All News & Blogs
An election postmortem, or, more compassionately, an election reflection
By RICHARD AMRHINE
YOU DIDN'T THINK I could just let it go, did you? It's nearly three weeks after the election, and along with tens of millions of other Americans, I'm still trying to sort it all out.
Those who voted for the president, including those who were casting ballots against Sen. Kerry, don't seem to understand. For them, it's simply: "We won. You lost. Get over it." At least that's what I'm getting from my e-mail.
But getting over it will take awhile, because those of us who voted the other way think the nation and the world stand to suffer as a result of the outcome.
George W. Bush took office four years ago after a tainted victory, and we viewed it as a fluke that the voters could and would choose to undo four years later--especially when he turned out to be the lame leader we expected him to be.
Then came Sept. 11, 2001, and over the ensuing three years the president did all he needed to do, in the eyes of many Americans, to assure himself a one-term presidency. Americans, however, are reluctant to change leadership in the middle of a war, so it's a good thing for him he started one.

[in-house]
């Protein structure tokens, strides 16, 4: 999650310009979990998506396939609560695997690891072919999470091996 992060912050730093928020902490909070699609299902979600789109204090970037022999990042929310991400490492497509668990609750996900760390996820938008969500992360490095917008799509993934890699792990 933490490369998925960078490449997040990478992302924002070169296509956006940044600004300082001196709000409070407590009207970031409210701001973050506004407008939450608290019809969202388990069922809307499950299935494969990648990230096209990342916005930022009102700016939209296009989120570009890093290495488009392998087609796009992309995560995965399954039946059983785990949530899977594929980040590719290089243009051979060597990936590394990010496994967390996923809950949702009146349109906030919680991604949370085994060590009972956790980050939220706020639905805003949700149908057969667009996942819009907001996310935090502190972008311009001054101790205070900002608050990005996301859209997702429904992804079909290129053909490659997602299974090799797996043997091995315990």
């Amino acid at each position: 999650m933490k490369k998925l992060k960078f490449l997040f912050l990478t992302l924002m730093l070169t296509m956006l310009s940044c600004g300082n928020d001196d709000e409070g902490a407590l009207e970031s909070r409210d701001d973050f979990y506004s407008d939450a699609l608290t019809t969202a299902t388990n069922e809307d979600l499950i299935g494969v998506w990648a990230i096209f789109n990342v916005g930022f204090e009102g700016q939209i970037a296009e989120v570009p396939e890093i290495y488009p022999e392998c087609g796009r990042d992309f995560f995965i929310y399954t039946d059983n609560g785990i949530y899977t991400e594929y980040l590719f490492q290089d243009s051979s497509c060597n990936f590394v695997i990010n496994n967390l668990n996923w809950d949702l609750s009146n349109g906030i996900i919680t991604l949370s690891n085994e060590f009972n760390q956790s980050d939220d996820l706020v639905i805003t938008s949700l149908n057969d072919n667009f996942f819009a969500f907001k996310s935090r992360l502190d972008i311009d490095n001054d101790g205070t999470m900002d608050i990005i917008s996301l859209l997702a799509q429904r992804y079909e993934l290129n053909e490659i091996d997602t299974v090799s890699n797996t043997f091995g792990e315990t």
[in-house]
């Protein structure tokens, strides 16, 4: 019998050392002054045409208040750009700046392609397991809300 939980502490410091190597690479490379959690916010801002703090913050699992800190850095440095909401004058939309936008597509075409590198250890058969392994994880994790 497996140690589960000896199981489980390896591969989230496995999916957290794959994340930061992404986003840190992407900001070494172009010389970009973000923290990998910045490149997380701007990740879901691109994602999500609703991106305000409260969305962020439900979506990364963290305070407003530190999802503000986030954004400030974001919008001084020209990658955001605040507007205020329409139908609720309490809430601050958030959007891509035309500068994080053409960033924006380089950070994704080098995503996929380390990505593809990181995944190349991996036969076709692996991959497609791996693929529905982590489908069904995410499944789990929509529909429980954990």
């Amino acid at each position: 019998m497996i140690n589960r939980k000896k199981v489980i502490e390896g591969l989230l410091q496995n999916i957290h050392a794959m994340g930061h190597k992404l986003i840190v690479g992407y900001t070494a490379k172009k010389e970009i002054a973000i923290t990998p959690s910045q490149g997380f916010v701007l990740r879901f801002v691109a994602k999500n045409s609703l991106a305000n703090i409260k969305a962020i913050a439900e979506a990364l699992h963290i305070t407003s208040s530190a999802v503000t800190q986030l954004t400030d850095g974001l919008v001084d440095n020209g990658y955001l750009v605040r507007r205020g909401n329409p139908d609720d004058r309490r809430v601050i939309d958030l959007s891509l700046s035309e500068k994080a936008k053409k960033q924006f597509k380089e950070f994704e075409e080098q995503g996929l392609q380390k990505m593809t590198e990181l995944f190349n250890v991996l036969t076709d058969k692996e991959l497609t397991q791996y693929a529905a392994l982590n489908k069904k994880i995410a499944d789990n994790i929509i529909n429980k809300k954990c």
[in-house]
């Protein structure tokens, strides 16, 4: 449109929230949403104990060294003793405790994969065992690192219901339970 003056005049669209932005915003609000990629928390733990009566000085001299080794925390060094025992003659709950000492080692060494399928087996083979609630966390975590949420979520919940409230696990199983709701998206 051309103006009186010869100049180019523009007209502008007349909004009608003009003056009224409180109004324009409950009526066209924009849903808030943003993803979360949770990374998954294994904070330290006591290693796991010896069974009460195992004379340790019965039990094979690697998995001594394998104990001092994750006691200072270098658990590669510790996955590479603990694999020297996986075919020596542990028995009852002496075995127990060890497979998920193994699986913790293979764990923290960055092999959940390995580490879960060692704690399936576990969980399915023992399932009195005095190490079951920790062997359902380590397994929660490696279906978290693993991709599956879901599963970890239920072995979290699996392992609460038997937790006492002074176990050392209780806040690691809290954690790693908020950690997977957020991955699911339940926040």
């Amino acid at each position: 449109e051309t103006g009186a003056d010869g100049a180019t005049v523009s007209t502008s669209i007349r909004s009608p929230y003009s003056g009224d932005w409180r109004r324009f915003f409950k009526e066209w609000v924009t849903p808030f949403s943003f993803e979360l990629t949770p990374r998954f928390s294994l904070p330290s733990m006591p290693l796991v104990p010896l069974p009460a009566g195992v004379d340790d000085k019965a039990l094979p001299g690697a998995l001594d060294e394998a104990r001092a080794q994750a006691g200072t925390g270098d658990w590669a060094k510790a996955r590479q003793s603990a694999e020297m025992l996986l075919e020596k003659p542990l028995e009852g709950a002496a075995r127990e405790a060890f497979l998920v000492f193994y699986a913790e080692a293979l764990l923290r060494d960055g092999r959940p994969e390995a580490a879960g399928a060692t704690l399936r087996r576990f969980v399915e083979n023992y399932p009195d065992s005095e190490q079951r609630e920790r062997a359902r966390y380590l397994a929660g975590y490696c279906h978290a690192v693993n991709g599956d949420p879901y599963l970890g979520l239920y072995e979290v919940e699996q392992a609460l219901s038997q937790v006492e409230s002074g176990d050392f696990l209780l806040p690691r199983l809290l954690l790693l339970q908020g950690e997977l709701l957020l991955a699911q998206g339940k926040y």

Today, Americans are dying in Iraq (the current month is the second deadliest for U.S. troops since the invasion) either because George Bush lied, or because he was horribly misinformed. Period.
So why, after failing miserably at his job, was he re-elected by a majority of Americans? Has America been brainwashed?
In a way, yes. For one thing, the nation's conservative extremists, the evangelicals, have managed to blur the distinction between church and state to the point that many Americans favor the candidate they believe God would endorse. As columnist Leonard Pitts put it, these are Christians "whose Bibles are so long on judgment yet so short on compassion.
"They give God a bad name," he adds.
It is difficult for those of us better defined as progressive than liberal to understand an agenda that puts homosexuality and abortion above the basic needs of families and the well-being of children who have already been born.